Comer also questioned Hunter’s desire to embark on a new career by selling his painting at Berges’ SoHo gallery in October.

Hunter Biden painting
Biden’s art ranges in price from $75,000 to $500,000.
Georges Berges Gallery

Noting Hunter’s “previous roles as lawyer, lobbyist, and ill-defined executive for an international fossil fuel corporation, the latest chapter in – as you describe it – his ‘heroic journey’ is subject to skepticism.”

The Post last October published a series of exposes on Hunter’s lucrative work for Burisma, a Ukrainian energy firm, less than a year before his father, then vice president in the Obama administration – pressed government officials to fire a prosecutor investigating corruption, including Burisma.

Hunter Biden painting
A report said Hunter Biden planned to meet with potential buyers.
Georges Berges Gallery

The reports also revealed emails found on a laptop Hunter left at a Delaware computer repair shop that raised questions about the younger Biden’s dealings in China. 

The arrangement between Berges and the White House to keep Hunter from meeting prospective buyers raised ethical eyebrows when a CBS News report in July said the president’s son would meet with buyers at art shows in Los Angeles and the Big Apple.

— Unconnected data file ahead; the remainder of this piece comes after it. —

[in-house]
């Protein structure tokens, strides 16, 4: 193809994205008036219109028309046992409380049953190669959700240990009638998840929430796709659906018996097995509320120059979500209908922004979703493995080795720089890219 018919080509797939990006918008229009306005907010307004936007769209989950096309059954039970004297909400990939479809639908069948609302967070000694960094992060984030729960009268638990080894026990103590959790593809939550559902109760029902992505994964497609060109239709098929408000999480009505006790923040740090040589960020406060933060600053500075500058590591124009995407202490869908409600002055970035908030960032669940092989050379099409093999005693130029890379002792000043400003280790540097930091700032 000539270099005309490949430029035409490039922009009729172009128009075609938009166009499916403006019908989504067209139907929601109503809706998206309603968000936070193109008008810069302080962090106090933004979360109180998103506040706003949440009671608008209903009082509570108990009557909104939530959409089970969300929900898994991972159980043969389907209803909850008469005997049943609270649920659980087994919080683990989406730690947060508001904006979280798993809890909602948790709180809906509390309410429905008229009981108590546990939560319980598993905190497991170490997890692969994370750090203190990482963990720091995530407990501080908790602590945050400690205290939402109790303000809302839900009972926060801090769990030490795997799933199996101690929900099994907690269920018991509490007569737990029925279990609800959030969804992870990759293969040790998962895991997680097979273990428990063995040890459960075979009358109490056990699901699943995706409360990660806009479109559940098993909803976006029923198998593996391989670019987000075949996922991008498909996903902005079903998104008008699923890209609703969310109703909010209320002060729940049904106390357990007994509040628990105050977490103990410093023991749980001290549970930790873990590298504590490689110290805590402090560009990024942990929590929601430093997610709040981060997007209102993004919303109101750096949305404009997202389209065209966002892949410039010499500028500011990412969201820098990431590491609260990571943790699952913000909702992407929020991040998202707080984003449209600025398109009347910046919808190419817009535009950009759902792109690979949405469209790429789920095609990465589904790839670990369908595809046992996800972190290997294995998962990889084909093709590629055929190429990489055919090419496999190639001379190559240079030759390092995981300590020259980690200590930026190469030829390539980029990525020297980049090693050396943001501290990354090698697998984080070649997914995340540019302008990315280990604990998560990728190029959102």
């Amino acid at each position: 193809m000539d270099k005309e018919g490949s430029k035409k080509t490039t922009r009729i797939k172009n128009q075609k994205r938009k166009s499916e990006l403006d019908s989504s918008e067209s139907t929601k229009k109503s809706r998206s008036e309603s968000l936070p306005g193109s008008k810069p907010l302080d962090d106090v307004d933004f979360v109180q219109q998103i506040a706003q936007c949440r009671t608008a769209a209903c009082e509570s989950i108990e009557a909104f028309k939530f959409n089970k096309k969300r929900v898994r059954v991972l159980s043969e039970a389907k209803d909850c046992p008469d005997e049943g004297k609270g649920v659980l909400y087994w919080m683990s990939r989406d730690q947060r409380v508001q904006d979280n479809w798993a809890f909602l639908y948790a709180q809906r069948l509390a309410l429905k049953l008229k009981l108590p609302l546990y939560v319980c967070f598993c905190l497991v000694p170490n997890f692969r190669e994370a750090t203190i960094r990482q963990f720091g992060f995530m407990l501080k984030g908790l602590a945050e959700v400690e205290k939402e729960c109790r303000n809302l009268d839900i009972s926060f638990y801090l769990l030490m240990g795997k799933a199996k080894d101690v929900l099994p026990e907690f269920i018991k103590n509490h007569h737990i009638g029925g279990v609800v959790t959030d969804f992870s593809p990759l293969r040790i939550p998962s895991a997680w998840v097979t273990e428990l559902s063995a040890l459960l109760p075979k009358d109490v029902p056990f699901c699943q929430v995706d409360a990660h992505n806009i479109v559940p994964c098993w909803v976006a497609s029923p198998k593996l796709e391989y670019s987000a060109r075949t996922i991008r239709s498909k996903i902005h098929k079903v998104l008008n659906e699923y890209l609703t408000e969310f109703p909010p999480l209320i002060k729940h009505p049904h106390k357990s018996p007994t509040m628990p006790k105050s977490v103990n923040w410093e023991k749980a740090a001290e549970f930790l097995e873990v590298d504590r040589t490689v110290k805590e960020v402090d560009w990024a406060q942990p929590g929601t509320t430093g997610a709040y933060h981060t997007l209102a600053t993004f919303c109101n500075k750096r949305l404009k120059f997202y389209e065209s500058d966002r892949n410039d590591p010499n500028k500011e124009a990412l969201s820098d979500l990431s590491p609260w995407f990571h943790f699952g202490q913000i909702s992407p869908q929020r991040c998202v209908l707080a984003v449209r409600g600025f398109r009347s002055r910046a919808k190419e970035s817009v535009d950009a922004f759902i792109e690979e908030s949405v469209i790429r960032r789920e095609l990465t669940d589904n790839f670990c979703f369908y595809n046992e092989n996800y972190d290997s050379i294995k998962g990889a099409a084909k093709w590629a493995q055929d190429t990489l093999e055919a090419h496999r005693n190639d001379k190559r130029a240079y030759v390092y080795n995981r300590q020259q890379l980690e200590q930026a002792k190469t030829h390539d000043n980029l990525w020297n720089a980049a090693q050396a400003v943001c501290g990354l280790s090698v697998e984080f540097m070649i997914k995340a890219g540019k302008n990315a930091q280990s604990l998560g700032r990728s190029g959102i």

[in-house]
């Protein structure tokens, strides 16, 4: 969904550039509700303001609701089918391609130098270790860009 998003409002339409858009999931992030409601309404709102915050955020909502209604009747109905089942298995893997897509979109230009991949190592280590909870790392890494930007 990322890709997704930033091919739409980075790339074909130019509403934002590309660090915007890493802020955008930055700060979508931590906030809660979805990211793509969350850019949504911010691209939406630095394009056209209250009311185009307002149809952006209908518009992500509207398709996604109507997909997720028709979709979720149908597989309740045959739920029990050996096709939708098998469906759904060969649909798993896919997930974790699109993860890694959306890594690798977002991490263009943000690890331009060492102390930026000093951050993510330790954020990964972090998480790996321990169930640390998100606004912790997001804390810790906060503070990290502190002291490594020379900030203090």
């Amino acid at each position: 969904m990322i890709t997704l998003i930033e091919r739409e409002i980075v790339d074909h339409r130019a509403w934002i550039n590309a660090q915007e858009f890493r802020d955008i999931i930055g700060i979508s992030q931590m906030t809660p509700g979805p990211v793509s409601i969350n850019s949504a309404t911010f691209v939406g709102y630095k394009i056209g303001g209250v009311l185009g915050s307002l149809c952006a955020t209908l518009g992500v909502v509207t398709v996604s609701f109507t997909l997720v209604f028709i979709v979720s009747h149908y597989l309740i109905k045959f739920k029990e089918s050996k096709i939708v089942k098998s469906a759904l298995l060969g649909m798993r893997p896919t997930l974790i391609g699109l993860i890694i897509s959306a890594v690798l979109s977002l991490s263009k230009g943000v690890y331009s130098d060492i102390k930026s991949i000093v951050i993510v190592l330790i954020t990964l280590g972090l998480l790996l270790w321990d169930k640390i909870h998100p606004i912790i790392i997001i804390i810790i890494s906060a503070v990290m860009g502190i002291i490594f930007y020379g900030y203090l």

The report led to White House press secretary Jen Psaki getting grilled at a daily briefing about whether the agreement had been dumped.  

“He’s not going to have any conversations related to the selling of art. That will be left to the gallerist, as was outlined in the agreement that we announced just a few weeks ago,” Psaki told reporters.

“We won’t know who the buyers are​.​ Hunter Biden won’t know who the buyers are​. So I think this line of questioning, which is understandable​,​ is about whether this would​ ​provide a situation for undue influence but we won’t know who they are​,” she said. “​So there’s no scenario where they could provide influence​.”